Has anyone ever studied the long-term effects of tagging wild animals?
August 30, 2013 10:55 AM   Subscribe

I am just wondering what the long-term affects are in regards to tagging mammals & animals in the wild? Does anyone ever analyze or study what effects the tag itself will have on that particular animal or the nearby respective animal community that has not been tagged? Do other animals recognize the tags as foreign objects or do most species accept the tag as a normal bodily feature after it has been attached? Is there a species where the tags were deemed "wierd" or foreign enough to cause that animal to be ousted by others?

I imagine that over time (since the tag hasn't changed or harmed the animal and has become a normal part of everyday life) that the tag will be accepted.

Most of the ID tags that are fastened around the limbs, ears, or wings of wild animals often seem very large and uncomfortable for the poor animals... And it seems obvious that other un-tagged animals would notice the object and perhaps act differently toward that particular animal.
posted by dope_feeny to Pets & Animals (7 answers total) 5 users marked this as a favorite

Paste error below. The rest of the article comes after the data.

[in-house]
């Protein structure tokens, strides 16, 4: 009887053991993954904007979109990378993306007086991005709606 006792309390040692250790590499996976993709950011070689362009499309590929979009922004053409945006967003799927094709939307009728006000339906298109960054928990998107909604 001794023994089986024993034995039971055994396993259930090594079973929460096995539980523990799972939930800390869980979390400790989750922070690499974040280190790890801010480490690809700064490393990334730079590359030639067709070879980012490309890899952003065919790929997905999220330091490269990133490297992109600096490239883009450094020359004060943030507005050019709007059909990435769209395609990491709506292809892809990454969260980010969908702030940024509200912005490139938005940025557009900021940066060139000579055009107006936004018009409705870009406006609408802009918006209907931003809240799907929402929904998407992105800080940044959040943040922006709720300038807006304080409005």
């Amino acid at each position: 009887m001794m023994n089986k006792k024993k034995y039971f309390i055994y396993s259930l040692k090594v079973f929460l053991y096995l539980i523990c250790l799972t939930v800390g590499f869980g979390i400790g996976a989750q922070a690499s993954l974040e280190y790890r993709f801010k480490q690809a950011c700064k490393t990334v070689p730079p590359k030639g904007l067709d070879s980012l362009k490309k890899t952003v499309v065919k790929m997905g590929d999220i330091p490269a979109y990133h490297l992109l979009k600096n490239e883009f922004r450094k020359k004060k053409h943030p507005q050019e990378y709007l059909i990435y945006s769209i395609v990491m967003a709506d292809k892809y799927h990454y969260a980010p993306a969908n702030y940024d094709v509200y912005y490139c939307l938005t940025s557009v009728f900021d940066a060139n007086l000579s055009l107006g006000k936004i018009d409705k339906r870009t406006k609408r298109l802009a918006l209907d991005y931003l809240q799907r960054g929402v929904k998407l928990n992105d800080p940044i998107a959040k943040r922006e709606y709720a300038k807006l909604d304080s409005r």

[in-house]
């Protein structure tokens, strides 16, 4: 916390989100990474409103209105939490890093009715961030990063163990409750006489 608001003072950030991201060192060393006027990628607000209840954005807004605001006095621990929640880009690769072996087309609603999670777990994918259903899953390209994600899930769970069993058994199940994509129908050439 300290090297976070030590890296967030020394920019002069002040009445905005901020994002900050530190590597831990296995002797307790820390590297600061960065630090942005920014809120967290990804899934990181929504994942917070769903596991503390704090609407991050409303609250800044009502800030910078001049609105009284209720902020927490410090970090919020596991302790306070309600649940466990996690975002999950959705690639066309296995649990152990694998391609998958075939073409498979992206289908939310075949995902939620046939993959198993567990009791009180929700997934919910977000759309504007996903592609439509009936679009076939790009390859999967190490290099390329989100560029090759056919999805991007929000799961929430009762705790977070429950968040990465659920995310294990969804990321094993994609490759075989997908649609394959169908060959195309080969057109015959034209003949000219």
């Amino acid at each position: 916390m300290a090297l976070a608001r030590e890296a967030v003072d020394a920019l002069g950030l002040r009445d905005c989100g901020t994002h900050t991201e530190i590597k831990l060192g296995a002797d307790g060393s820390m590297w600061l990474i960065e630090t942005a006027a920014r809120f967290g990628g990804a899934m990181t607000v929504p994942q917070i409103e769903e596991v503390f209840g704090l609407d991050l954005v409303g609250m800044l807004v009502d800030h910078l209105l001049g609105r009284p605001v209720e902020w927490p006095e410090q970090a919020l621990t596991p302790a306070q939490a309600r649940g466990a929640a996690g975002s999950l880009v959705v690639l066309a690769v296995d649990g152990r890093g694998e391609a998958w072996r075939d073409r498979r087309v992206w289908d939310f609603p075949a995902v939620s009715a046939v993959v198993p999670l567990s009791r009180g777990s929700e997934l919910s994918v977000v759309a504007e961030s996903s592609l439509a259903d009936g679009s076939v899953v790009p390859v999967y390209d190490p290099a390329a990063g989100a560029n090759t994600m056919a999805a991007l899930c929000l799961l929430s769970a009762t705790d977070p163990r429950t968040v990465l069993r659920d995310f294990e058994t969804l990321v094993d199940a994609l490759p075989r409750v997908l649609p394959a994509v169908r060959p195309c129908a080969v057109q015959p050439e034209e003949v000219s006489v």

Most of the ID tags that are fastened around the limbs, ears, or wings of wild animals often seem very large and uncomfortable for the poor animals

What makes you say that? All of the tagged animals I've ever seen don't seem to act like the tags are even there. I've put collars on cats and dogs, been to numerous zoos and wildlife preserves, and seen hundreds of cows with tags in their ears, and none of the animals seem to even know they've been tagged/collared. They're not favoring limbs, scratching themselves, there's no evidence that anything has been rubbed raw, bitten, etc. They may not like tags for the first few minutes, particularly if they're implanted, which does create a minor wound, but they get used to them pretty quick. If there were a continued unpleasant sensation, the animals would continue to worry the offending tag. They don't really seem to, or at least none of the dozens of tagged animals that I've ever seen have done so.